Welcome to our brand-new series Wonder Women. Throughout the year, we’ll be profiling the women who inspire us and asking them to share the secrets to their success—how they keep motivated, think positive and strive towards their goals. No one’s perfect, remember, so we’ll be encouraging them to share the strategies they employ whenever anxiety kicks in or life’s stresses have got them down. Life is a journey, we’re all a work in progress and these wonder women can help guide us. This week, founders of Muslim lifestyle destination and online community Amaliah Nafisa and Selina Bakkar talk authentic representation, the problem with self-care and choosing not to believe the hype.
I haven’t admitted this to them yet, but I’d really like to be friends with Nafisa and Selina IRL. Not only are they completely killing it in a business sense, running a kickass online platform that has some of the media industry’s biggest players quaking in their boots, but they also have the profound ideas and wisdom we all want—no, need—to hear. Plus, it helps that they are bloody hilarious, and who doesn’t choose their friends based on their sense of humor? Below, the sisters share everything, from their advice for starting a business with someone close to you to why they think the beauty industry has got the conversation with Muslim women all wrong via a take on self-care that will make you rethink your own definition of the term.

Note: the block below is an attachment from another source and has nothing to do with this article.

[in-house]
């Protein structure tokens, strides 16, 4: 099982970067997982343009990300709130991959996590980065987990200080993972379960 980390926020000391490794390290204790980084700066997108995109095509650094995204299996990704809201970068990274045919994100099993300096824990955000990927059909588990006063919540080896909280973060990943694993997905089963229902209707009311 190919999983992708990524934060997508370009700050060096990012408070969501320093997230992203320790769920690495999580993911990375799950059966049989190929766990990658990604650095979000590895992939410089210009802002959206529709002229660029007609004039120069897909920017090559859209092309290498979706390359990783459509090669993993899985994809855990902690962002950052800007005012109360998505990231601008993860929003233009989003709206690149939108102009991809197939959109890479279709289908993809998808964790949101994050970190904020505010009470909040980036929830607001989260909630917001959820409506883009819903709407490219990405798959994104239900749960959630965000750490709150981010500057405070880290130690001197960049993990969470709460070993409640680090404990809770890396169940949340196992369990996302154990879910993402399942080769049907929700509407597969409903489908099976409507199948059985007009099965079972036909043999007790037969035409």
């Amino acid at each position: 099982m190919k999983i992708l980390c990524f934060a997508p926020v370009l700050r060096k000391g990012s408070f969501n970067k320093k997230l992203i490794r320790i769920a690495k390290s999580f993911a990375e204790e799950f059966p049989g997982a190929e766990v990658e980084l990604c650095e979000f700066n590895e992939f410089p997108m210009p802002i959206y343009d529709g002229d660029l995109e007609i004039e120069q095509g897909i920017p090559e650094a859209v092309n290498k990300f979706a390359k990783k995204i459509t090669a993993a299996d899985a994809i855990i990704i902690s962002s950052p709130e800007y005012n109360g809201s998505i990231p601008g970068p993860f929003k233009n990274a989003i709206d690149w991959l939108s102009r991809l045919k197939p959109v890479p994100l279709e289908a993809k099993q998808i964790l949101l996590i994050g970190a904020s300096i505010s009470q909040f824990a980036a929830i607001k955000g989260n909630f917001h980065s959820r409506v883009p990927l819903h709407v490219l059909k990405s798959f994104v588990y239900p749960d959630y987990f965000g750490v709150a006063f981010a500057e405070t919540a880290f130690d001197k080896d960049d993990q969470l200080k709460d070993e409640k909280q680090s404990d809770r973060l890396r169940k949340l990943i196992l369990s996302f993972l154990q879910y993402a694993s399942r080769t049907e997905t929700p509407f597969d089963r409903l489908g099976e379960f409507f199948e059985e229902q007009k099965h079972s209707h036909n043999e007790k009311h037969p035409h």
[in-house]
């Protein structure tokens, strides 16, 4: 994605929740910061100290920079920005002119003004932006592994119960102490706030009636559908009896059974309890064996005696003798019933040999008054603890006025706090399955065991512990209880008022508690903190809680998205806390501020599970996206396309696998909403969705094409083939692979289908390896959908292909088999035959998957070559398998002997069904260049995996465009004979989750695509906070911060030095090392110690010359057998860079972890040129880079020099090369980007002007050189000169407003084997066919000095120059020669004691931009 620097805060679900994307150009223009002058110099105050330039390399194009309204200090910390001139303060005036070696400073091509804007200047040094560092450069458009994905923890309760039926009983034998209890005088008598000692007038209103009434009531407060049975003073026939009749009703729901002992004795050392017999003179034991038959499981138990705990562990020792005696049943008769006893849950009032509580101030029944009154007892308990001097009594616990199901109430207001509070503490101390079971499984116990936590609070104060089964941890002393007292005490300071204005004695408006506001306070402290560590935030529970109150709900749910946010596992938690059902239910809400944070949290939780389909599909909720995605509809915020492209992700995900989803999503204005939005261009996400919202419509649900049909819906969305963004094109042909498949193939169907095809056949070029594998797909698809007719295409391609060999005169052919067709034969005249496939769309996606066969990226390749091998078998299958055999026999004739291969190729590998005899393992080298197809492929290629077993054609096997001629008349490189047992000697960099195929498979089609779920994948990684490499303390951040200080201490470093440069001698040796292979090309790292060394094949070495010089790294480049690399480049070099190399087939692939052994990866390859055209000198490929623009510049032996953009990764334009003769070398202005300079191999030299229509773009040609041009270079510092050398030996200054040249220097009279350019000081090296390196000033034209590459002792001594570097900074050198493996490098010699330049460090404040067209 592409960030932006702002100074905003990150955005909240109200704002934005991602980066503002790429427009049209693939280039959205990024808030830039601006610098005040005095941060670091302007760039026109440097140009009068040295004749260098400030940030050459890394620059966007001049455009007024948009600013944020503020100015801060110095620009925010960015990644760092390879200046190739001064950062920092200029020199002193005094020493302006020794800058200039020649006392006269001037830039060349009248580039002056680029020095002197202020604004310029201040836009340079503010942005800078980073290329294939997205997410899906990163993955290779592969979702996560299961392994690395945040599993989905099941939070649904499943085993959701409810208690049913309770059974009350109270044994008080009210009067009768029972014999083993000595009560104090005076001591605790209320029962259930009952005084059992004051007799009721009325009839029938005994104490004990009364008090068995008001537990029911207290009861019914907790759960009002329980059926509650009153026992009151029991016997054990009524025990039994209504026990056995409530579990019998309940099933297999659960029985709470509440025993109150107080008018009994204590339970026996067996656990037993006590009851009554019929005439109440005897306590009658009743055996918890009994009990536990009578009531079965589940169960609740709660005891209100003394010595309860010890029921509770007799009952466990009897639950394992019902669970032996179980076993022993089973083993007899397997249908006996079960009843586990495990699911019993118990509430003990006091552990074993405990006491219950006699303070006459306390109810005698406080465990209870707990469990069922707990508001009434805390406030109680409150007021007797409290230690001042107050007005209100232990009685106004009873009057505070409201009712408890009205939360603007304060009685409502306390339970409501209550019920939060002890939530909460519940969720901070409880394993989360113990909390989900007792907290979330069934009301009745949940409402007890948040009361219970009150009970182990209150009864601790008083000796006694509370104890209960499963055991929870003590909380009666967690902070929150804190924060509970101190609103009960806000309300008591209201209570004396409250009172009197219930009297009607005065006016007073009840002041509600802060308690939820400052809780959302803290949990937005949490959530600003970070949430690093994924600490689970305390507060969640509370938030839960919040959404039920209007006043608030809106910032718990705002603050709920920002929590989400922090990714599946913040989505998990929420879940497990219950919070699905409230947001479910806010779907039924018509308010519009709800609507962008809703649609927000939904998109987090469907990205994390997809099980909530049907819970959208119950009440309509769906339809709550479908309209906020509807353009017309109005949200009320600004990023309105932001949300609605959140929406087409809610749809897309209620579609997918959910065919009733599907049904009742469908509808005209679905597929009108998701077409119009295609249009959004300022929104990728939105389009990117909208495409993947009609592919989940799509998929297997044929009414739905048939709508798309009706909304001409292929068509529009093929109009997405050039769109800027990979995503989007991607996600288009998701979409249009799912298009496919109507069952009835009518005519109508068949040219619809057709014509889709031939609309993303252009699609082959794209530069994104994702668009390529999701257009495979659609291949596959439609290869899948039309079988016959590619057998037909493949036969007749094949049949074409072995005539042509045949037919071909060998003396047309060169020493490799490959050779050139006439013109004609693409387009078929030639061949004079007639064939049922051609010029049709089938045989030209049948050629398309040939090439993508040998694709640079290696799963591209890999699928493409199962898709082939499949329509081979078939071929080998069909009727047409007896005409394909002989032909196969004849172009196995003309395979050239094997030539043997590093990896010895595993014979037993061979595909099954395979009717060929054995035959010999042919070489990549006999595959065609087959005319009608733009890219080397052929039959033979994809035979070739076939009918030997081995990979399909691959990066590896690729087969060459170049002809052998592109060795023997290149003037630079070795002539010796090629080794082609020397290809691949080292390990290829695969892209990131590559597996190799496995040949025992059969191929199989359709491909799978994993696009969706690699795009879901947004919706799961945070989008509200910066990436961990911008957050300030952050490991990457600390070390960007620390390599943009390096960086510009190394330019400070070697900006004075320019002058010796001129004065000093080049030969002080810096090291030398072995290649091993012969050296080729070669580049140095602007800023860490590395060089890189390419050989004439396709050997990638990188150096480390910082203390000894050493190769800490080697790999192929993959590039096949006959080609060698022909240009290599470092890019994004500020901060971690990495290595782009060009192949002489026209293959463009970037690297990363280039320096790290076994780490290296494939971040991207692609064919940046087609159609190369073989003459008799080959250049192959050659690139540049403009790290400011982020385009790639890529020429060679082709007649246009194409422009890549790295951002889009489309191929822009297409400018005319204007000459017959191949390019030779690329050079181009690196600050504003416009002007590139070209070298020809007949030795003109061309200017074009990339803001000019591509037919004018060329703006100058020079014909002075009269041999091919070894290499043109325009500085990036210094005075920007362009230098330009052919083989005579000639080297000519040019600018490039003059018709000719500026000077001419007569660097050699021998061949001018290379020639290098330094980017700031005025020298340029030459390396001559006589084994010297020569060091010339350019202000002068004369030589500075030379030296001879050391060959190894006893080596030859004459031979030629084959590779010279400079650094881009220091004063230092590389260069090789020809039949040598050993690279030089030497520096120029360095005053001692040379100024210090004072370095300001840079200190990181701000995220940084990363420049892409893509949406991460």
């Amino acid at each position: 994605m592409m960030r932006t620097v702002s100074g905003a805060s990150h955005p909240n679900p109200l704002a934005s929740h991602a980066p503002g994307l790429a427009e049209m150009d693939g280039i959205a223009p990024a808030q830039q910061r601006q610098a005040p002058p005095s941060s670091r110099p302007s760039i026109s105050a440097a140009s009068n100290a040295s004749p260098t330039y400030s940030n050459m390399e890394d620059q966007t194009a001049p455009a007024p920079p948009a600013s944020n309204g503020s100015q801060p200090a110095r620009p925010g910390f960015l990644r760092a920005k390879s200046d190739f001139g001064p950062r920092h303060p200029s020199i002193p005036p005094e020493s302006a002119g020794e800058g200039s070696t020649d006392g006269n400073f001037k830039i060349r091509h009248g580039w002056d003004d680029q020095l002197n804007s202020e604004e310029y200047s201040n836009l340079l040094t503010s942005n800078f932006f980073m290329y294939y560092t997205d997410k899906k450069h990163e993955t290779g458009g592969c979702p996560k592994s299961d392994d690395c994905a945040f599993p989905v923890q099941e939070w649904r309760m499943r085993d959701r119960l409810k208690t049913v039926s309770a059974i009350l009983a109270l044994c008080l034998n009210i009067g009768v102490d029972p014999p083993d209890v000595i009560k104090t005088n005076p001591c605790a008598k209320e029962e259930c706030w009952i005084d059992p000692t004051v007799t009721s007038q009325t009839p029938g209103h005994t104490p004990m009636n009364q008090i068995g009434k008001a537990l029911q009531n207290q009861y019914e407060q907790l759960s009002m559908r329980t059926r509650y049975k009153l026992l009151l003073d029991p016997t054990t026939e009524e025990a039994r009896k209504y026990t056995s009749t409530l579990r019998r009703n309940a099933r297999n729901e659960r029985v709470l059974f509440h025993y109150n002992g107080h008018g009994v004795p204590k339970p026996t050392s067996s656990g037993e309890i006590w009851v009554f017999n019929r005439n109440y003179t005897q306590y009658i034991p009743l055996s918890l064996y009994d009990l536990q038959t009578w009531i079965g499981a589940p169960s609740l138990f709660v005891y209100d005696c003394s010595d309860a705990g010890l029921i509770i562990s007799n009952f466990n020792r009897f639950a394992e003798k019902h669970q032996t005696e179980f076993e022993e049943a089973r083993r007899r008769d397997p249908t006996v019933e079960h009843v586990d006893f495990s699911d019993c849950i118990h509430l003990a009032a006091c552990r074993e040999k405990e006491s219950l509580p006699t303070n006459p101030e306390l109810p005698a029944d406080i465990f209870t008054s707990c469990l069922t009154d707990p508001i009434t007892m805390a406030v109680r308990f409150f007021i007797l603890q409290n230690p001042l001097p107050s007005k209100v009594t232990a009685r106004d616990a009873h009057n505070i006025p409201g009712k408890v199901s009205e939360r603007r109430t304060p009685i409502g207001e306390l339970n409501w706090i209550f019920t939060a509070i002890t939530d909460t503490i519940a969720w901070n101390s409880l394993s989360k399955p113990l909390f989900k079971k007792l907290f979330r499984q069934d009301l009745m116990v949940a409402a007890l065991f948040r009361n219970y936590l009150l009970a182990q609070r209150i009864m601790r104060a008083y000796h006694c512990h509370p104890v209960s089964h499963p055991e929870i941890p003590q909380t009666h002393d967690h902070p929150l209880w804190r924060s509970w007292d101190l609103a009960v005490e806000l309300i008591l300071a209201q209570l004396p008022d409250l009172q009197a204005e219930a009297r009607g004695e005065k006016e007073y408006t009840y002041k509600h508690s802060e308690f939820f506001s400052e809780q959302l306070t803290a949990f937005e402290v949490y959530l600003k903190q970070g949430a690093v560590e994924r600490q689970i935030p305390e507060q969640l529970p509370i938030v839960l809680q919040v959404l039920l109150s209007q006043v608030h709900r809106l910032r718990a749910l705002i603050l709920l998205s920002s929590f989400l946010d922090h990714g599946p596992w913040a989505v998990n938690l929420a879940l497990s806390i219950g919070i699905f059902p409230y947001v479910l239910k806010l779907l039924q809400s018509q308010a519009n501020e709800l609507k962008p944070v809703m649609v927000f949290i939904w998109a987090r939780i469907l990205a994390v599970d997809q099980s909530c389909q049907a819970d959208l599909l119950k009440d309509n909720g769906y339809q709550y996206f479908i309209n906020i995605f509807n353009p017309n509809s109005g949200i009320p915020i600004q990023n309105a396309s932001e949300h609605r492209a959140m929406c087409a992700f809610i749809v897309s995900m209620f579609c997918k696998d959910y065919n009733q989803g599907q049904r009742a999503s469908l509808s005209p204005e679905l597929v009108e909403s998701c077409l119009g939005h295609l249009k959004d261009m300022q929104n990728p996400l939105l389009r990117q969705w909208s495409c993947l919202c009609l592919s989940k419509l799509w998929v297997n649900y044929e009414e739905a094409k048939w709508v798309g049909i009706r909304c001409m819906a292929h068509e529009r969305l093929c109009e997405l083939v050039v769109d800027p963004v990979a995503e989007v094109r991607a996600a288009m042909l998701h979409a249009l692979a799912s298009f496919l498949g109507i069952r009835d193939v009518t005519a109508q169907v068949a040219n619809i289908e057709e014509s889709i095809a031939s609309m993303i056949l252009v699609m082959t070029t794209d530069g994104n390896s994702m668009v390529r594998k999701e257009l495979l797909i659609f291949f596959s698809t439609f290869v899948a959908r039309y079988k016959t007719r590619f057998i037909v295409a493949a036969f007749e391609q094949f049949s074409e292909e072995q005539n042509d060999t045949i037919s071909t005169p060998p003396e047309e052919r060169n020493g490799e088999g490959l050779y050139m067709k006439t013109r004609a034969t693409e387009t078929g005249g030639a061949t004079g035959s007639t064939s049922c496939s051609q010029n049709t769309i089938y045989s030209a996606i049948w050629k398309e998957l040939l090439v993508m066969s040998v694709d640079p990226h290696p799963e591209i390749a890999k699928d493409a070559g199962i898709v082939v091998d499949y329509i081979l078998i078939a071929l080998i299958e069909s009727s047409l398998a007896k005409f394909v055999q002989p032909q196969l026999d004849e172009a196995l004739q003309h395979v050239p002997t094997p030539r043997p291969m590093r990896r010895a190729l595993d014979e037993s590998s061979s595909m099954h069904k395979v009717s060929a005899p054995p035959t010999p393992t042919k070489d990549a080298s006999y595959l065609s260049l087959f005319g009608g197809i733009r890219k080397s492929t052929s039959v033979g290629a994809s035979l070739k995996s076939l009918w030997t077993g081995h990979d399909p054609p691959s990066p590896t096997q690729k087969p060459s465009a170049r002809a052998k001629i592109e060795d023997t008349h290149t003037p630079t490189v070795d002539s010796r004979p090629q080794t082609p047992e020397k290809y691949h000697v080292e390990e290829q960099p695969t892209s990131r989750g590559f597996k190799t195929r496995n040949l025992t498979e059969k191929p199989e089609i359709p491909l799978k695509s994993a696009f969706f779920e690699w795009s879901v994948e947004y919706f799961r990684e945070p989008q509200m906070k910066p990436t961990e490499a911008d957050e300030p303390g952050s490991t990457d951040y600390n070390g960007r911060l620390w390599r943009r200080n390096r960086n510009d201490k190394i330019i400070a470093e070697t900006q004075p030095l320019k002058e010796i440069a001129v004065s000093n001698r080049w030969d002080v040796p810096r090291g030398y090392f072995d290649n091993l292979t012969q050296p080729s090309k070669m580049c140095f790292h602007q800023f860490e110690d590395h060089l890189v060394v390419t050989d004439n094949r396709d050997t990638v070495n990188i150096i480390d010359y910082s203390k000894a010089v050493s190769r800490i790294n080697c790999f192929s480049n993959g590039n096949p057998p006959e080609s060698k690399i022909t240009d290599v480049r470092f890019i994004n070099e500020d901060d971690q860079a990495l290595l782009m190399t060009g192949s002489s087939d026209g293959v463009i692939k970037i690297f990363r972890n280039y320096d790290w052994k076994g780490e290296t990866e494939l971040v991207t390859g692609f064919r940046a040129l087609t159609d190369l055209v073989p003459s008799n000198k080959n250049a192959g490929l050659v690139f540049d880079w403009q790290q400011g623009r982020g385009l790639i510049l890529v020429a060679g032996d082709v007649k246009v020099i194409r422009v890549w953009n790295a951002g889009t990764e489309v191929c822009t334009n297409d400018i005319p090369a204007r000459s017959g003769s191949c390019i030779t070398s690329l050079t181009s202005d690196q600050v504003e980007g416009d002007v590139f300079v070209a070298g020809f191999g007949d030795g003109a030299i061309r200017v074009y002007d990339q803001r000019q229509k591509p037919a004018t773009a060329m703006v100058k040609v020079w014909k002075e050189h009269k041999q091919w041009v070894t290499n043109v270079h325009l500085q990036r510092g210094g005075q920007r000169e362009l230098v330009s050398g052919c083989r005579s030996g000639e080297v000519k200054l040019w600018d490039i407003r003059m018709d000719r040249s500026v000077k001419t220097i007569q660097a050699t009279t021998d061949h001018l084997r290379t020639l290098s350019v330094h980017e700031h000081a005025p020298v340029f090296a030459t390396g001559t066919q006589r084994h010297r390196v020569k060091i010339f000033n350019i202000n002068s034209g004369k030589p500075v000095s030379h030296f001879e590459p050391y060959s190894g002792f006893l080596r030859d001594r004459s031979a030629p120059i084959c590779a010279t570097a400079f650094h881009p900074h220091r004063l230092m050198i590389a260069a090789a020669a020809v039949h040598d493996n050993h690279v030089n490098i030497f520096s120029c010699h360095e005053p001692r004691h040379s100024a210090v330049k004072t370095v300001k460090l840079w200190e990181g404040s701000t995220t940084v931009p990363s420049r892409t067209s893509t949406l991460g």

Read on and tell me you don’t want to be friends with them too.
Being both sisters and business partners, how have you found navigating those two very different forms of relationship and what advice would you give any of our readers who might be looking to embark on a project with someone close to them?
NB: The biggest thing is knowing where your skillsets lie. It feels really natural to start a business with a friend because you know them, etc., but you need to make sure you go together. For me and Selina, we have very different skillsets and strengths, and I think that makes us work really well together.
SB: You do have to have a good relationship to begin with. Just because you’re friends or relatives doesn’t mean you can start a business. You need to be able to communicate well and have a strong bond because business can shake you and you will come across really hard times. It’s like a marriage: You really have to be strong. And so that’s why communication is so important, and I think we’re both pretty good at articulating ourselves. [Laughs.]
NB: You also have to have a values fit. Sometimes you might not have that with your own family or friends and that can cause problems. When someone comes to us with a proposition or partnership, we know exactly how each other is going to react. And in the same way as relationships, you can easily find yourself in a very toxic business partnership.
But do you guys argue?
SB: I was just about to say, “But she’s such a bitch!” [Laughs.] No, no, I’m joking. The only drawback is that you do swear at each other, but not in a rude way; it’s just that there are no pleasantries. Once Nafisa did something to the site, and I thought it looked dreadful and told her that she had ruined it.
NB: I was like, “But I worked so hard on it!”
SB: If that was someone else, I’d have to book a meeting room and sit down and explain all the things I like and then subtly explain what isn’t working. And so with family, you can get to the point much quicker. When we brought a team on, we obviously realized that’s not the way to give feedback.